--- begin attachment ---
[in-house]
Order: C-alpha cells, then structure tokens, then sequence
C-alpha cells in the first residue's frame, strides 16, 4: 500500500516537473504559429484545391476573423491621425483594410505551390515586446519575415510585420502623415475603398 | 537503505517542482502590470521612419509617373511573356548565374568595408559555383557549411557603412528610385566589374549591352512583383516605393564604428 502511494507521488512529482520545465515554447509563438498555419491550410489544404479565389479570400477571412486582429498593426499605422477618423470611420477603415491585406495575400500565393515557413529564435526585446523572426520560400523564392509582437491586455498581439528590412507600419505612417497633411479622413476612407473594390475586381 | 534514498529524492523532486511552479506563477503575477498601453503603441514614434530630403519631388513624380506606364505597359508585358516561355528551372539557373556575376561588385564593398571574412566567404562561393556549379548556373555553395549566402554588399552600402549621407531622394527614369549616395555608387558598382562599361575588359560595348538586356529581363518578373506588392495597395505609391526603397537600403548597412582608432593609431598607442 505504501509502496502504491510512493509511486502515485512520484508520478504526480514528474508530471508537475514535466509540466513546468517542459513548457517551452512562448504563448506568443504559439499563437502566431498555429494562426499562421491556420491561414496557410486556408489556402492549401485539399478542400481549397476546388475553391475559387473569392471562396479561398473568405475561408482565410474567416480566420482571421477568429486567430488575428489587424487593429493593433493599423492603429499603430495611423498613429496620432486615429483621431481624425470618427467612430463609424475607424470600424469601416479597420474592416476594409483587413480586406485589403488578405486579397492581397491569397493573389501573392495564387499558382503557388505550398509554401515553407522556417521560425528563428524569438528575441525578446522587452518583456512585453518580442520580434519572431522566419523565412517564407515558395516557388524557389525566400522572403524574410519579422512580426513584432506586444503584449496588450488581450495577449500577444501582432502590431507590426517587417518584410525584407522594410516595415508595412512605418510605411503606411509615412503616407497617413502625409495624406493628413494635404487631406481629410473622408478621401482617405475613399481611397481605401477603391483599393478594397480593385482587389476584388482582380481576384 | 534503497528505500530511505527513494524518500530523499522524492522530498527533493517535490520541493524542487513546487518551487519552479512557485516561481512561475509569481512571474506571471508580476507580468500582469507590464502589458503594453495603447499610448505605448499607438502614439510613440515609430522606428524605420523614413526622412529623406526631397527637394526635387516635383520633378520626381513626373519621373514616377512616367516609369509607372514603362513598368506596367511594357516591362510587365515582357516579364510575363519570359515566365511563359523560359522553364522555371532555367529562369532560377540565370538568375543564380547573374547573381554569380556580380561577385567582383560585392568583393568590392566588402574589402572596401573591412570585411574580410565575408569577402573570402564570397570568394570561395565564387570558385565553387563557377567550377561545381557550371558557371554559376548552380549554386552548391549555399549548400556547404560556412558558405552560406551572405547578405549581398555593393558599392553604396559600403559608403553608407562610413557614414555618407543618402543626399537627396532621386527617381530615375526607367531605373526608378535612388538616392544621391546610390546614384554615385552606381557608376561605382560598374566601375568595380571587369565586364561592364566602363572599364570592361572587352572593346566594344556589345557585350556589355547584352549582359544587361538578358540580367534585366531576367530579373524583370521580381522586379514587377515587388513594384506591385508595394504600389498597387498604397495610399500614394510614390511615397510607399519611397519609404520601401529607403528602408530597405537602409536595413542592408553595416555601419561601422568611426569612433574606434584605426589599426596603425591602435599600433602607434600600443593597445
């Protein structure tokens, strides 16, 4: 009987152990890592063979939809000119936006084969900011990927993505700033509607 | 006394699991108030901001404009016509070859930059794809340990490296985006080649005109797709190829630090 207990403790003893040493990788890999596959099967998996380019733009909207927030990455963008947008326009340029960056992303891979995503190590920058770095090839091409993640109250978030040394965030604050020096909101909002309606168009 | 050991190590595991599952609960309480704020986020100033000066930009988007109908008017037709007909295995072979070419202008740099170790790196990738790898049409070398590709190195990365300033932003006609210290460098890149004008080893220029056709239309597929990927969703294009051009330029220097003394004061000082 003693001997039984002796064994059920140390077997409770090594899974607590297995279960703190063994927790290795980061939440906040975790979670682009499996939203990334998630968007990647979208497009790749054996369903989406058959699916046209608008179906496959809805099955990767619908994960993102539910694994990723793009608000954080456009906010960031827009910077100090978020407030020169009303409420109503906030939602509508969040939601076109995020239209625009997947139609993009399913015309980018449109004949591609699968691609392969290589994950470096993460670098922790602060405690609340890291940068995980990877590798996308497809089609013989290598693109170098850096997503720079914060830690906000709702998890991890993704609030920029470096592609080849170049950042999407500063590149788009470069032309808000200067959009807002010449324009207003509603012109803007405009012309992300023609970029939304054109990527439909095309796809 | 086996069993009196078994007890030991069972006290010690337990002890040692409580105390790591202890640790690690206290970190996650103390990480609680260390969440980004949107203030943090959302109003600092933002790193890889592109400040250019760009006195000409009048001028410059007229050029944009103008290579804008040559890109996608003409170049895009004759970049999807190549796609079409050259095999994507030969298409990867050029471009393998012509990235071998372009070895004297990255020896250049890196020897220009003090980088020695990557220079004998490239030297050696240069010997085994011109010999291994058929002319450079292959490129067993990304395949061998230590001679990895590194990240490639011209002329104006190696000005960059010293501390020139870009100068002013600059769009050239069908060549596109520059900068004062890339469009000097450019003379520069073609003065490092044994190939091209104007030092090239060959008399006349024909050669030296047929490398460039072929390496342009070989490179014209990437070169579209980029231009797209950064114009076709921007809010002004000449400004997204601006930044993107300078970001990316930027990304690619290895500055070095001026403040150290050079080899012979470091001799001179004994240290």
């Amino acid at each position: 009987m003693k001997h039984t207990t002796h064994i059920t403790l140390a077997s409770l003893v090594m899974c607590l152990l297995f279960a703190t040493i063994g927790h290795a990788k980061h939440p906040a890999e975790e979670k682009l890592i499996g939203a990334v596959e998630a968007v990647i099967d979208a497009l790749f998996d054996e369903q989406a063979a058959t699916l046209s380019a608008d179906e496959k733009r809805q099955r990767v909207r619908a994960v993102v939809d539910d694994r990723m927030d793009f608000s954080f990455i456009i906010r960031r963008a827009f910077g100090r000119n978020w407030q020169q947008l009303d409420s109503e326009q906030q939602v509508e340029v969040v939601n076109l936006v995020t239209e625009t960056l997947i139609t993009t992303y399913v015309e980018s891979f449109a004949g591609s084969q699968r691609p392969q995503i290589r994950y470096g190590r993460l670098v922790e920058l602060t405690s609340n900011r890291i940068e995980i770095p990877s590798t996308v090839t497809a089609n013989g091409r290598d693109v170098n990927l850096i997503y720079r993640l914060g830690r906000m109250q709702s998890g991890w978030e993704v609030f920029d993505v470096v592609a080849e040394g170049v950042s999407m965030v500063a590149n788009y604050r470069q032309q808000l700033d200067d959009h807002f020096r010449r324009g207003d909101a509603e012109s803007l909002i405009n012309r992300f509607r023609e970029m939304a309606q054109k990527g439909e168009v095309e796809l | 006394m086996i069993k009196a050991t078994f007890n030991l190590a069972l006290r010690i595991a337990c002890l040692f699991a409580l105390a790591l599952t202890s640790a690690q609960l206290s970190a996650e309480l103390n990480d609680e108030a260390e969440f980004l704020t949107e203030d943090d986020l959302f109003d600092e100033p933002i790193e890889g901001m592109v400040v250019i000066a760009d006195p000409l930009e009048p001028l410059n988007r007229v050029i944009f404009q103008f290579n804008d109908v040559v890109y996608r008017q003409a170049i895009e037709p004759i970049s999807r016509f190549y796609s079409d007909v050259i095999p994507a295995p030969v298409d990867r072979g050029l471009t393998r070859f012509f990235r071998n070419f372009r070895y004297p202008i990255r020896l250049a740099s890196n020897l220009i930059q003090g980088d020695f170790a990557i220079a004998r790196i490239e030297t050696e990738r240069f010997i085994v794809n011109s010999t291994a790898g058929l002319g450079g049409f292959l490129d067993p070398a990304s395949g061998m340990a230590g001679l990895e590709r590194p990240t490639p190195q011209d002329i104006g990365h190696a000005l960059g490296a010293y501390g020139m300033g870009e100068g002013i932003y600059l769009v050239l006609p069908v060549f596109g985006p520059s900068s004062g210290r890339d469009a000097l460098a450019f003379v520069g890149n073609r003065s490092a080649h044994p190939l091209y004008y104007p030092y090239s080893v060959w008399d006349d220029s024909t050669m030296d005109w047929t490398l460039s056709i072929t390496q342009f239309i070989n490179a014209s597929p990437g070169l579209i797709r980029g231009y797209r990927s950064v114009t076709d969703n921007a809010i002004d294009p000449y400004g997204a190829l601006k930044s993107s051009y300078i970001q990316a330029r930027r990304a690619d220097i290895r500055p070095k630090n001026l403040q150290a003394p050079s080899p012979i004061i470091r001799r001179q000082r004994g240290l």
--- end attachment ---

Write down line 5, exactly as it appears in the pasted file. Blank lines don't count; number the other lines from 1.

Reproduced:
């Amino acid at each position: 009987m003693k001997h039984t207990t002796h064994i059920t403790l140390a077997s409770l003893v090594m899974c607590l152990l297995f279960a703190t040493i063994g927790h290795a990788k980061h939440p906040a890999e975790e979670k682009l890592i499996g939203a990334v596959e998630a968007v990647i099967d979208a497009l790749f998996d054996e369903q989406a063979a058959t699916l046209s380019a608008d179906e496959k733009r809805q099955r990767v909207r619908a994960v993102v939809d539910d694994r990723m927030d793009f608000s954080f990455i456009i906010r960031r963008a827009f910077g100090r000119n978020w407030q020169q947008l009303d409420s109503e326009q906030q939602v509508e340029v969040v939601n076109l936006v995020t239209e625009t960056l997947i139609t993009t992303y399913v015309e980018s891979f449109a004949g591609s084969q699968r691609p392969q995503i290589r994950y470096g190590r993460l670098v922790e920058l602060t405690s609340n900011r890291i940068e995980i770095p990877s590798t996308v090839t497809a089609n013989g091409r290598d693109v170098n990927l850096i997503y720079r993640l914060g830690r906000m109250q709702s998890g991890w978030e993704v609030f920029d993505v470096v592609a080849e040394g170049v950042s999407m965030v500063a590149n788009y604050r470069q032309q808000l700033d200067d959009h807002f020096r010449r324009g207003d909101a509603e012109s803007l909002i405009n012309r992300f509607r023609e970029m939304a309606q054109k990527g439909e168009v095309e796809l | 006394m086996i069993k009196a050991t078994f007890n030991l190590a069972l006290r010690i595991a337990c002890l040692f699991a409580l105390a790591l599952t202890s640790a690690q609960l206290s970190a996650e309480l103390n990480d609680e108030a260390e969440f980004l704020t949107e203030d943090d986020l959302f109003d600092e100033p933002i790193e890889g901001m592109v400040v250019i000066a760009d006195p000409l930009e009048p001028l410059n988007r007229v050029i944009f404009q103008f290579n804008d109908v040559v890109y996608r008017q003409a170049i895009e037709p004759i970049s999807r016509f190549y796609s079409d007909v050259i095999p994507a295995p030969v298409d990867r072979g050029l471009t393998r070859f012509f990235r071998n070419f372009r070895y004297p202008i990255r020896l250049a740099s890196n020897l220009i930059q003090g980088d020695f170790a990557i220079a004998r790196i490239e030297t050696e990738r240069f010997i085994v794809n011109s010999t291994a790898g058929l002319g450079g049409f292959l490129d067993p070398a990304s395949g061998m340990a230590g001679l990895e590709r590194p990240t490639p190195q011209d002329i104006g990365h190696a000005l960059g490296a010293y501390g020139m300033g870009e100068g002013i932003y600059l769009v050239l006609p069908v060549f596109g985006p520059s900068s004062g210290r890339d469009a000097l460098a450019f003379v520069g890149n073609r003065s490092a080649h044994p190939l091209y004008y104007p030092y090239s080893v060959w008399d006349d220029s024909t050669m030296d005109w047929t490398l460039s056709i072929t390496q342009f239309i070989n490179a014209s597929p990437g070169l579209i797709r980029g231009y797209r990927s950064v114009t076709d969703n921007a809010i002004d294009p000449y400004g997204a190829l601006k930044s993107s051009y300078i970001q990316a330029r930027r990304a690619d220097i290895r500055p070095k630090n001026l403040q150290a003394p050079s080899p012979i004061i470091r001799r001179q000082r004994g240290l």